When Gail Lodrigue handed me that tiny shrimp-colored baby on that cold January day 21 years ago, I thought all my dreams had been answered.
I could not have been more wrong.
Besides all the years I had thought about the day I would become a mom someday, I had been actively dreaming of having a child for the previous six years. No, I had been actively working on it. So when a nearly complete stranger handed me hers just a few moments after giving birth, it was the culmination of years of work. I thought it also would be the end of years of pain and angst.
But as any other mother will tell you, nothing hurts more than being a mom. And it begins almost immediately.
When Nurse Danielle came in to our little makeshift corner of the NICU and asked if we had held our new baby girl yet, she was our hero. But a few minutes later when she made my baby cry, scream and squirm while she held the little shrimp under the faucet and began scrubbing away the remnants of her birth, I was ready to punch Nurse Danielle in the face.
And later that night when we decided not to force the hospital staff to give us a room because they were scarce that weekend and we decided to just go spend the night at my brother’s house nearby, I spent the whole night regretting it. I tossed and turned and, when I did sleep, had nightmares about something happening to my new baby girl while I wasn’t there. It’s 21 years later and I still have guilt over leaving her that night.
But, that’s what being a mom is — a lifetime of worry, guilt and pain for your child. I’m now 21 years in to that life and, fortunately, it hasn’t been too bad. There have been no major disappointments or broken dreams. She went through school as an Honor Roll student, had friends, sang in the choir, won the Young Authors contest a few times, didn’t have a bully. She didn’t fall in love so there was no broken heart to contend with. The only drama we had was when she failed to get into the district’s Talented Art program — twice, which is utterly and completely absurd if you ask me. Don't get me started.
Then she got into the college of her choice with a full ride, earned a spot in its choir, became an editor at the school newspaper, had her bestie for a roommate and scored more achievements and honors. And now she does have a boyfriend, one who doesn’t make her cry.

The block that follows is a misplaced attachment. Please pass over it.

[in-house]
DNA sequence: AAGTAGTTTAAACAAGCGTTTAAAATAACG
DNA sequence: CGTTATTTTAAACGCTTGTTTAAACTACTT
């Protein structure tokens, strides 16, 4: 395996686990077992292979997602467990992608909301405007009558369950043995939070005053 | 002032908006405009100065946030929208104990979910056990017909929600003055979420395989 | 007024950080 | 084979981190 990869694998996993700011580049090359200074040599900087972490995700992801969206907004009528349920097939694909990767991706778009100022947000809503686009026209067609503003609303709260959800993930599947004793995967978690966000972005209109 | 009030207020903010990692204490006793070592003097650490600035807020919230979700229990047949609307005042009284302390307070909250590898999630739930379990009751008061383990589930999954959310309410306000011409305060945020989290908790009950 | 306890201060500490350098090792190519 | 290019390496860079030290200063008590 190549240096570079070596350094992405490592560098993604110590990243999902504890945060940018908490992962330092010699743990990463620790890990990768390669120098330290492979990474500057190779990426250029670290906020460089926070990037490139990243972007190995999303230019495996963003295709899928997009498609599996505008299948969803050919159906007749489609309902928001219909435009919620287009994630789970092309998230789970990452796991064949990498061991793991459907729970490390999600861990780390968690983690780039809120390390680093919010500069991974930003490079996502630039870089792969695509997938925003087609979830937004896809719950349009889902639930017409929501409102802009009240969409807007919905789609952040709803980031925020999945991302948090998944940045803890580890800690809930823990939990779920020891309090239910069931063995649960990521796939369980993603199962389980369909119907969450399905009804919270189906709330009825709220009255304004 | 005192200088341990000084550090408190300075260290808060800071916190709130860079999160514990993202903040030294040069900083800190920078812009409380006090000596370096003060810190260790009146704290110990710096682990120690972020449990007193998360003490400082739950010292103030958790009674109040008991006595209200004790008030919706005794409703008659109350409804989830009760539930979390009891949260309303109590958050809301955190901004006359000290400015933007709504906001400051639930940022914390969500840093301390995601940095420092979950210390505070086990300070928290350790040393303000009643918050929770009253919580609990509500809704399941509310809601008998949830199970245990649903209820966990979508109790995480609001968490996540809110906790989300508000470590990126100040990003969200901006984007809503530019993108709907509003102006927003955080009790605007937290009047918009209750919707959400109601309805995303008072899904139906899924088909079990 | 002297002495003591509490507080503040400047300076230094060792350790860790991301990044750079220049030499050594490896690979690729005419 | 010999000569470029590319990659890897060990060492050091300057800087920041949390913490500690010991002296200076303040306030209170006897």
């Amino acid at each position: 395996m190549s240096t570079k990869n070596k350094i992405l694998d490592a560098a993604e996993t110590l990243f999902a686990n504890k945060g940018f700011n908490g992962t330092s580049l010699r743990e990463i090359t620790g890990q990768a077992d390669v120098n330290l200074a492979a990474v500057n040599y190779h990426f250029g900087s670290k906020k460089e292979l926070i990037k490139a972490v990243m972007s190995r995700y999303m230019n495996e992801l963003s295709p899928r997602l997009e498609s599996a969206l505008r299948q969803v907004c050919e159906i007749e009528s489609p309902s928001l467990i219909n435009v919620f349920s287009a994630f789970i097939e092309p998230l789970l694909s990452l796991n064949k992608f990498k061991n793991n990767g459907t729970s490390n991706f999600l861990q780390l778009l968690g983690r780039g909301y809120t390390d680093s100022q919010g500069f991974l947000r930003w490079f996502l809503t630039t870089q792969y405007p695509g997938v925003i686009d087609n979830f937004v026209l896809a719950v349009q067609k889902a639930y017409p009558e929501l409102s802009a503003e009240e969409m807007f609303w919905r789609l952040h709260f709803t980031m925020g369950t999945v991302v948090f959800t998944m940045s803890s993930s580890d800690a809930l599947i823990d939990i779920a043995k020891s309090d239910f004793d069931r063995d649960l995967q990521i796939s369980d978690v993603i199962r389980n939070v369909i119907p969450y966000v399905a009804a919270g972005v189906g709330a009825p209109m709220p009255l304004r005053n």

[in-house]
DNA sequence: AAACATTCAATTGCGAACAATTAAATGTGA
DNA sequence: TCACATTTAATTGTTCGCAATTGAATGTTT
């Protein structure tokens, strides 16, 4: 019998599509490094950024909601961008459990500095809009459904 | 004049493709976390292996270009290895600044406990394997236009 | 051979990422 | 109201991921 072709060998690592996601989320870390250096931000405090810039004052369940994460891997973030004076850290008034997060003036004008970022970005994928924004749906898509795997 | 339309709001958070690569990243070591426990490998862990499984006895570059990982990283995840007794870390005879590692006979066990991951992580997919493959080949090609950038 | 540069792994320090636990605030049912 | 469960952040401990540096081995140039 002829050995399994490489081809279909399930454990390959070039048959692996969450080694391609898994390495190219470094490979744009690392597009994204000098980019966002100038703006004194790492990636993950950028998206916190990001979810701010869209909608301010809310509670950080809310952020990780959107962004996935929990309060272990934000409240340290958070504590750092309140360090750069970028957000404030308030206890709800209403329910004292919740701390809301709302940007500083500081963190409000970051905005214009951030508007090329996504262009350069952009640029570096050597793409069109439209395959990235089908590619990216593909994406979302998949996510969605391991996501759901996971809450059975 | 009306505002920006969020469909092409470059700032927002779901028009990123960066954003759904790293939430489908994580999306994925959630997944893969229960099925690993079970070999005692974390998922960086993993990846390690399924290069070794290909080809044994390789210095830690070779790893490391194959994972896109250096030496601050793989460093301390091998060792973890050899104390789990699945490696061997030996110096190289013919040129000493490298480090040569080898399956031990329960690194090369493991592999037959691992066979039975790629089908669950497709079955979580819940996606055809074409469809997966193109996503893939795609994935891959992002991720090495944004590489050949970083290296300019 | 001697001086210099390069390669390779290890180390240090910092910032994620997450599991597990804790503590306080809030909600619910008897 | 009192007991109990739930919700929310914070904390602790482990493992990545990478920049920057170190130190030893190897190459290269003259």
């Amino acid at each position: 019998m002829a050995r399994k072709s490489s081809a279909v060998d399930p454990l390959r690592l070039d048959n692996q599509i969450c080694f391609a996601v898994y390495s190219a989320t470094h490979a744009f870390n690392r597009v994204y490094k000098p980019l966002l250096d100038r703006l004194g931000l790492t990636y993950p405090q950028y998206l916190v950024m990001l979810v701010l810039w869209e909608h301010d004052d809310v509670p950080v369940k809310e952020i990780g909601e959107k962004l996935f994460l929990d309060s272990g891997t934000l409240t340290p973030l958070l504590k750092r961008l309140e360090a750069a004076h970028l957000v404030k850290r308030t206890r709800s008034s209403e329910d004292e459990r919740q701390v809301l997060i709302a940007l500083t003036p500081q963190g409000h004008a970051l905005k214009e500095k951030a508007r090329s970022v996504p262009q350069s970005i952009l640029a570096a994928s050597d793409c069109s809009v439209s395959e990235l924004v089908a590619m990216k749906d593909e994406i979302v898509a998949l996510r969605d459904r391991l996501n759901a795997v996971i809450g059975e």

And now that she is entering her final year of college, she is full of big dreams. She wants to be a journalist, but not like her mama. She wants to write about music and bands, maybe work for one as a publicist. She wants to get married and have children, and she wants to move away from our tiny town and spread her wings.
And as much as that thought hurts my heart, I have to accept that her dreams are now my dreams. You see, once we become moms, our dreams don’t really matter that much anymore. Oh, I still dream about living in a beach house one day, but more than that, I dream for my kids. I dream that my stepson will win a state championship in football and be lauded as the Coach of the Year. I dream that every football player who goes to Tulane will meet and remember my stepdaughter and thank her for all that she does. I also hope that she finds her prince. And I hope that my daughter becomes a wonderfully successful writer in a big city with a handsome significant other who treats her right (the way her dad treats me), that she as as many children as she wants with ease. And pets. And that she lives a long, healthy happy life.
And that she comes to visit me at the beach sometime.